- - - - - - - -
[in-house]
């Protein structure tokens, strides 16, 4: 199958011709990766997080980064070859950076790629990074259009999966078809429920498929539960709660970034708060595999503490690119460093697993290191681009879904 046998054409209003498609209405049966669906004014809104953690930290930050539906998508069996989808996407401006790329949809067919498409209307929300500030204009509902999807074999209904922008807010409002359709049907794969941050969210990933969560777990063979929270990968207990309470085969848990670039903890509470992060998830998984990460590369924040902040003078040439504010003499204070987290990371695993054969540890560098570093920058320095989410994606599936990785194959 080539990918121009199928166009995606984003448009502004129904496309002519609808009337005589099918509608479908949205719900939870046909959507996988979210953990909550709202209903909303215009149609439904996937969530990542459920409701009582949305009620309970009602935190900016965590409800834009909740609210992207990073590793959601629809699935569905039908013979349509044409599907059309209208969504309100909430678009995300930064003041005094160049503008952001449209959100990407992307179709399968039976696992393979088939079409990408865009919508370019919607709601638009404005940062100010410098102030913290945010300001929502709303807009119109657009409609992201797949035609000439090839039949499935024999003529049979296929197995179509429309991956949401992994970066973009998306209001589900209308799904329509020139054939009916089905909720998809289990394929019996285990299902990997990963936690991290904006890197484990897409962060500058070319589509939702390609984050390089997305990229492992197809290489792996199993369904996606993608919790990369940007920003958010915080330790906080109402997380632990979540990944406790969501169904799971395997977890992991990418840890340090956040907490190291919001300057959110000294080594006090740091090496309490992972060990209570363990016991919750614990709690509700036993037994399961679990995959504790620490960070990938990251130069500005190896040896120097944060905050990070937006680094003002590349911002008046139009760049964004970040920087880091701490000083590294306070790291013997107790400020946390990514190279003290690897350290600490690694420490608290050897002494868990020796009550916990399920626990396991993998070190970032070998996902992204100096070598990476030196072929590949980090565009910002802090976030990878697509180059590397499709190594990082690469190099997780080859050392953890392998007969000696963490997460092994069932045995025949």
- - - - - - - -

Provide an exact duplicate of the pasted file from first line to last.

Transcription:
[in-house]
């Protein structure tokens, strides 16, 4: 199958011709990766997080980064070859950076790629990074259009999966078809429920498929539960709660970034708060595999503490690119460093697993290191681009879904 046998054409209003498609209405049966669906004014809104953690930290930050539906998508069996989808996407401006790329949809067919498409209307929300500030204009509902999807074999209904922008807010409002359709049907794969941050969210990933969560777990063979929270990968207990309470085969848990670039903890509470992060998830998984990460590369924040902040003078040439504010003499204070987290990371695993054969540890560098570093920058320095989410994606599936990785194959 080539990918121009199928166009995606984003448009502004129904496309002519609808009337005589099918509608479908949205719900939870046909959507996988979210953990909550709202209903909303215009149609439904996937969530990542459920409701009582949305009620309970009602935190900016965590409800834009909740609210992207990073590793959601629809699935569905039908013979349509044409599907059309209208969504309100909430678009995300930064003041005094160049503008952001449209959100990407992307179709399968039976696992393979088939079409990408865009919508370019919607709601638009404005940062100010410098102030913290945010300001929502709303807009119109657009409609992201797949035609000439090839039949499935024999003529049979296929197995179509429309991956949401992994970066973009998306209001589900209308799904329509020139054939009916089905909720998809289990394929019996285990299902990997990963936690991290904006890197484990897409962060500058070319589509939702390609984050390089997305990229492992197809290489792996199993369904996606993608919790990369940007920003958010915080330790906080109402997380632990979540990944406790969501169904799971395997977890992991990418840890340090956040907490190291919001300057959110000294080594006090740091090496309490992972060990209570363990016991919750614990709690509700036993037994399961679990995959504790620490960070990938990251130069500005190896040896120097944060905050990070937006680094003002590349911002008046139009760049964004970040920087880091701490000083590294306070790291013997107790400020946390990514190279003290690897350290600490690694420490608290050897002494868990020796009550916990399920626990396991993998070190970032070998996902992204100096070598990476030196072929590949980090565009910002802090976030990878697509180059590397499709190594990082690469190099997780080859050392953890392998007969000696963490997460092994069932045995025949």